Wednesday, 31 December 2014

31st December 2014

2014 is coming to an end and I catch myself thinking,  “Thank God and good riddance”.

It’s been a trying year all round, I’ve struggled to find my footing and I feel that I have lost much ground.

Bad choices led to bad decisions,
- short tempers to heated arguments
- plain pride and disdain to brokenness all round.

Sigh…  so, “Thank God and good riddance”.

It seems that the thing to do is to leave this year and “move on” into the next, with a hope that it’s going to be a better one. It’s tempting to resolve to not allow the repeat of mistakes, to plan ahead and leave negatives behind and move towards an optimistic vision of “fresh air and sunshine”.

Very tempting…

But yet I’m feeling a gnawing sense of futility.

The honest truth is it seems like a whole lot to get over and I know I don’t have what it takes, (God knows I didn't this year).

So here’s what I’m going to do…

In humility, I will submit. I acknowledge that as man, I have been measured and have come up short.

In faith, I know that there is a reason for my creation. In faith I know that it is this reason that will make my (yours too) life whole. I will submit to this reason.

I know it is not an easy choice to make (or a thing to do) but I also know that whatever the outcome
-       it will be one that will come with peace
-       it will be without regret and worry

I acknowledge its not going to be without challenges, but purpose will justify it.

My “resolution” if you must call it that, is to make next year my testimony to the glory of God!

I pray that a shared kiss and a hug at the stroke of midnight tonight will be enough to start me on that road to redemption.  

Saturday, 20 April 2013

For Eli.

My forth daughter, Carissa Eliora was born on 13 April 2013. This I hope is something she'll find comfort in when we're no longer here to tell her how much we love her.

Where magic brings light and darkness is gone
a gift is delivered - a child is born.
With her a message for all whom would hear
there is hope for the future - no need for fear.

A sight to behold - a sight to hold dear.
A spirit of greatness in this little tyke here!

Carissa Eliora thus has been named
with her - this she'll carry for the rest of her days.
May she remember when she thinks she has none
in her name holds favour and the light of the One.

Thursday, 13 December 2012

A prophets prayer.

Father, Lord, God, Creator Of The Universe. I praise and I thank You for this invitation to worship. I thank You for Your Spirit that lives in me despite my brokenness. I praise You for Your infinite mercy to allow the doors of redemption to remain open to me.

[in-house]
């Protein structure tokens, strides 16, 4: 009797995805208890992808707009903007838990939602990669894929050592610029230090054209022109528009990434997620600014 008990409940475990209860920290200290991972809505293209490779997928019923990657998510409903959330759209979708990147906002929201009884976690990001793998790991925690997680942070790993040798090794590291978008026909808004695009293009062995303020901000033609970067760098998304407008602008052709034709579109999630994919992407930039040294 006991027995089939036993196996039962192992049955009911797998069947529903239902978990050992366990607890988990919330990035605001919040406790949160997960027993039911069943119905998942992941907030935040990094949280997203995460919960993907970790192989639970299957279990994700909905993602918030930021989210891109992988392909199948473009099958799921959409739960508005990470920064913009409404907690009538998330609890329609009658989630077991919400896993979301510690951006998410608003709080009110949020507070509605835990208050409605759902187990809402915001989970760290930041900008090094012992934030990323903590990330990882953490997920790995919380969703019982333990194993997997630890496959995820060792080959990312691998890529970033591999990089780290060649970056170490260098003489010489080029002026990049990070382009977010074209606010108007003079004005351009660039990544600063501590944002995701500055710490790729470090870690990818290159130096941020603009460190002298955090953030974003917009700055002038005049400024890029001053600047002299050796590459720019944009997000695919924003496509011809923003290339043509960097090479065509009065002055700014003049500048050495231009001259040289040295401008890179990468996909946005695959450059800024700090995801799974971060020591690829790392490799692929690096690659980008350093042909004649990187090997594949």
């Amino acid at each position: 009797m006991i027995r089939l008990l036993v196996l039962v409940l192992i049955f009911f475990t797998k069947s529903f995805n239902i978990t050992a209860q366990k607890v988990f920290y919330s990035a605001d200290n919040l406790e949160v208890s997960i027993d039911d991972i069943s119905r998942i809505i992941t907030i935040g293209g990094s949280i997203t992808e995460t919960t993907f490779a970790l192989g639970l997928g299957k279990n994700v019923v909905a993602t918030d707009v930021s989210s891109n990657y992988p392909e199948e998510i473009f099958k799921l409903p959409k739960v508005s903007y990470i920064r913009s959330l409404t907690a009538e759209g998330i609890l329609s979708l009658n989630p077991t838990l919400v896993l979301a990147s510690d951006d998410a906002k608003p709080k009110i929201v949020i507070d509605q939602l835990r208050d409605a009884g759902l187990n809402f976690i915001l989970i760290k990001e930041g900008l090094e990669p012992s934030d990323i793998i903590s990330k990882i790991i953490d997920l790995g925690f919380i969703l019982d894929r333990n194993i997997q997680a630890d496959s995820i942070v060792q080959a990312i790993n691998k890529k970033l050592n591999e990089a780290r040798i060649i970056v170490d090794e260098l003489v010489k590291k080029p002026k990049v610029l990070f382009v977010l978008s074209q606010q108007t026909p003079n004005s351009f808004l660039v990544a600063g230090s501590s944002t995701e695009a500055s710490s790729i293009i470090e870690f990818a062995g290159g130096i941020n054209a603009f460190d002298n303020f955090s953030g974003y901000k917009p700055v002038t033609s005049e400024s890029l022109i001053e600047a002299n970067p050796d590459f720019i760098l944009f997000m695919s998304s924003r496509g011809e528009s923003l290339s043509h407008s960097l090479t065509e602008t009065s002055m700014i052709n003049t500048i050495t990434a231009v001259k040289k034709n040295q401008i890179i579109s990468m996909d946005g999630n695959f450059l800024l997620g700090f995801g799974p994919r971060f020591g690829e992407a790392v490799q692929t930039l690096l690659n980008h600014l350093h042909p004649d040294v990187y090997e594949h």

Father as I am before You, I ask You to look into my being – I ask that You recognise my faults. 

I accept the light that You spoke into existence at the creation, as You take account of me, may this light dispel the darkness of my soul, may it illuminate within me the path to salvation.

Father soften my heart and give me the courage that I may recognise my iniquities.

Father I lift up all my transgressions and all my trespasses - I place them at Your feet. Take them Father.

In faith - I know that nothing is above You.

In faith - I know, in Your mercy You will transform these into blessings for those I have wronged.

Father may a fortitude that can only come from You descend upon me so that, I – because of You, may have the courage to stand against all that is not of You.

Father I thank You that You continue to use the broken to do Your work. For as long as You choose to place Your hand of anointing over me, Father I ask that I remain broken - so that none that You give through me is held back. May all the work You set out to do through Your anointing on my life be accomplished.

Father, in Your time, I ask that I may be made worthy of rest in the comfort of Your protection. I ask for that time that - You remove conflicts that my brokenness causes within myself and for those around me.

Father, in Your time I ask also that I be made worthy to be called out of rest and to continue Your work. As You do this Father, I plead for the gifts of the Holy Spirit to fall upon me, may my will be brought closer to Yours so that I may never question Your calling.

Father, when my time at this place ends, I pray that You will at the end of all accounts find me worthy to be included into Your fold - amongst Your prophets and saints and all those who kept true to Your Word.